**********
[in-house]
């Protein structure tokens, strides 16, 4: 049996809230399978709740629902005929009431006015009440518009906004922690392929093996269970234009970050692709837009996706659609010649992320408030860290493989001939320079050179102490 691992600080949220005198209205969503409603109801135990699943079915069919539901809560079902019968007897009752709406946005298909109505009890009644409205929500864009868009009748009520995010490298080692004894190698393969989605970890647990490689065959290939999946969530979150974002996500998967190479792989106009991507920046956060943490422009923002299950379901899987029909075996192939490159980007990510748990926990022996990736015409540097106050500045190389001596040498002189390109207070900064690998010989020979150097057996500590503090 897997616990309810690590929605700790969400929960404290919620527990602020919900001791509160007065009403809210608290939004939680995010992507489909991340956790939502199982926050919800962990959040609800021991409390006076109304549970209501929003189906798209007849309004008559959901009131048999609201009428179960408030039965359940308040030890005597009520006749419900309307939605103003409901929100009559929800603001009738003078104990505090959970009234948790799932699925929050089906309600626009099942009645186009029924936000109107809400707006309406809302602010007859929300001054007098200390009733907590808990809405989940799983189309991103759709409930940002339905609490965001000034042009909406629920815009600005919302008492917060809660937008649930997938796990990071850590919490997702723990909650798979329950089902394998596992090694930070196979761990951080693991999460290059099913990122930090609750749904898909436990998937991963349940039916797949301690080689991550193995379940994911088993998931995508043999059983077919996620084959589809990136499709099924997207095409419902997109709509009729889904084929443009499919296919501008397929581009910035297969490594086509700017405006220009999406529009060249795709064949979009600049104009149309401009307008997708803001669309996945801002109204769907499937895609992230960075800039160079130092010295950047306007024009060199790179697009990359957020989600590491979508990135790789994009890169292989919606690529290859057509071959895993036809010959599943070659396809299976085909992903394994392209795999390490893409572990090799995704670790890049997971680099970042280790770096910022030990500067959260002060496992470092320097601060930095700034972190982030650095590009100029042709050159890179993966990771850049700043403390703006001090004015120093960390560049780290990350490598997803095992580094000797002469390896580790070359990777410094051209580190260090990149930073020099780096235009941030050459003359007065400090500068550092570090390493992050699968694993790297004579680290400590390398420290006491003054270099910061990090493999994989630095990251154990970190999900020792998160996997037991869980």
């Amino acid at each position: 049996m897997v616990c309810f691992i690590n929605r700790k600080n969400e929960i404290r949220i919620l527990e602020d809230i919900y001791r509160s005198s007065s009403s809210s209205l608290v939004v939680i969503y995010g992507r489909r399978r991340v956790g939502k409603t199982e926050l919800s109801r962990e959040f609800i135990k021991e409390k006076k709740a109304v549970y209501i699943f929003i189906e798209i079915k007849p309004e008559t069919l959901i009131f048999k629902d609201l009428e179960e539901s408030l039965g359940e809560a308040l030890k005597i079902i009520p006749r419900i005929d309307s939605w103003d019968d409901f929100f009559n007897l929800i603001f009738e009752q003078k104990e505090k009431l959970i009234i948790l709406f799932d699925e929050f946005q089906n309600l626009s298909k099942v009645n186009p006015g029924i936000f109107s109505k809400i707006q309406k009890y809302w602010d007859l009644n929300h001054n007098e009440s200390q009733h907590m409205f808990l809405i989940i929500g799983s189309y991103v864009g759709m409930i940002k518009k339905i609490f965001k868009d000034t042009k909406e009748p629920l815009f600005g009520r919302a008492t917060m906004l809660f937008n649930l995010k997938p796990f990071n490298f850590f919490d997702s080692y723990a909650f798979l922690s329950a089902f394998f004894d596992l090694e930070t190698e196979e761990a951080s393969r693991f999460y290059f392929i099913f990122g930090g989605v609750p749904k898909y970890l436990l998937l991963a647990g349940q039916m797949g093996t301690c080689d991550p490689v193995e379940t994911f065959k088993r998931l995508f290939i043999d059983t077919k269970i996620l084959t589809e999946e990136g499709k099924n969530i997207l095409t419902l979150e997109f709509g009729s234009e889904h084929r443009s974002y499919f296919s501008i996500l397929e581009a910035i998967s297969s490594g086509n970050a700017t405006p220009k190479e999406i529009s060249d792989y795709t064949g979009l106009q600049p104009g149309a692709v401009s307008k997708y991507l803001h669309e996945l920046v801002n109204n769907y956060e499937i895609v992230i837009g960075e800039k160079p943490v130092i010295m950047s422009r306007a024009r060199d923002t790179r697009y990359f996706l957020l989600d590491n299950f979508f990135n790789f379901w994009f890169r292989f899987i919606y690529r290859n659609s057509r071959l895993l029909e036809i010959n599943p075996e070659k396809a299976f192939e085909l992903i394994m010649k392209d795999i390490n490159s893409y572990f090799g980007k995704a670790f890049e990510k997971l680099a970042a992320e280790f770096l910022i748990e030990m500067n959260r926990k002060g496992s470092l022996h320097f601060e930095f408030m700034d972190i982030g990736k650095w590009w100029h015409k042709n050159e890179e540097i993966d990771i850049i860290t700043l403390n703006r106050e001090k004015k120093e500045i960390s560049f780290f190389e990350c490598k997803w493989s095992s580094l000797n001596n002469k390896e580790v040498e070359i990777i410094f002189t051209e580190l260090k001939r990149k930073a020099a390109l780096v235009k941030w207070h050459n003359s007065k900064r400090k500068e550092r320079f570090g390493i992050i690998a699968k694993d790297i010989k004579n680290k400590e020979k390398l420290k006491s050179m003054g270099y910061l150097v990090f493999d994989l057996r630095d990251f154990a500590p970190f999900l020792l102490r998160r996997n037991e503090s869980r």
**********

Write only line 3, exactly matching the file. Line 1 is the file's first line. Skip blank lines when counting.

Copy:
């Amino acid at each position: 049996m897997v616990c309810f691992i690590n929605r700790k600080n969400e929960i404290r949220i919620l527990e602020d809230i919900y001791r509160s005198s007065s009403s809210s209205l608290v939004v939680i969503y995010g992507r489909r399978r991340v956790g939502k409603t199982e926050l919800s109801r962990e959040f609800i135990k021991e409390k006076k709740a109304v549970y209501i699943f929003i189906e798209i079915k007849p309004e008559t069919l959901i009131f048999k629902d609201l009428e179960e539901s408030l039965g359940e809560a308040l030890k005597i079902i009520p006749r419900i005929d309307s939605w103003d019968d409901f929100f009559n007897l929800i603001f009738e009752q003078k104990e505090k009431l959970i009234i948790l709406f799932d699925e929050f946005q089906n309600l626009s298909k099942v009645n186009p006015g029924i936000f109107s109505k809400i707006q309406k009890y809302w602010d007859l009644n929300h001054n007098e009440s200390q009733h907590m409205f808990l809405i989940i929500g799983s189309y991103v864009g759709m409930i940002k518009k339905i609490f965001k868009d000034t042009k909406e009748p629920l815009f600005g009520r919302a008492t917060m906004l809660f937008n649930l995010k997938p796990f990071n490298f850590f919490d997702s080692y723990a909650f798979l922690s329950a089902f394998f004894d596992l090694e930070t190698e196979e761990a951080s393969r693991f999460y290059f392929i099913f990122g930090g989605v609750p749904k898909y970890l436990l998937l991963a647990g349940q039916m797949g093996t301690c080689d991550p490689v193995e379940t994911f065959k088993r998931l995508f290939i043999d059983t077919k269970i996620l084959t589809e999946e990136g499709k099924n969530i997207l095409t419902l979150e997109f709509g009729s234009e889904h084929r443009s974002y499919f296919s501008i996500l397929e581009a910035i998967s297969s490594g086509n970050a700017t405006p220009k190479e999406i529009s060249d792989y795709t064949g979009l106009q600049p104009g149309a692709v401009s307008k997708y991507l803001h669309e996945l920046v801002n109204n769907y956060e499937i895609v992230i837009g960075e800039k160079p943490v130092i010295m950047s422009r306007a024009r060199d923002t790179r697009y990359f996706l957020l989600d590491n299950f979508f990135n790789f379901w994009f890169r292989f899987i919606y690529r290859n659609s057509r071959l895993l029909e036809i010959n599943p075996e070659k396809a299976f192939e085909l992903i394994m010649k392209d795999i390490n490159s893409y572990f090799g980007k995704a670790f890049e990510k997971l680099a970042a992320e280790f770096l910022i748990e030990m500067n959260r926990k002060g496992s470092l022996h320097f601060e930095f408030m700034d972190i982030g990736k650095w590009w100029h015409k042709n050159e890179e540097i993966d990771i850049i860290t700043l403390n703006r106050e001090k004015k120093e500045i960390s560049f780290f190389e990350c490598k997803w493989s095992s580094l000797n001596n002469k390896e580790v040498e070359i990777i410094f002189t051209e580190l260090k001939r990149k930073a020099a390109l780096v235009k941030w207070h050459n003359s007065k900064r400090k500068e550092r320079f570090g390493i992050i690998a699968k694993d790297i010989k004579n680290k400590e020979k390398l420290k006491s050179m003054g270099y910061l150097v990090f493999d994989l057996r630095d990251f154990a500590p970190f999900l020792l102490r998160r996997n037991e503090s869980r």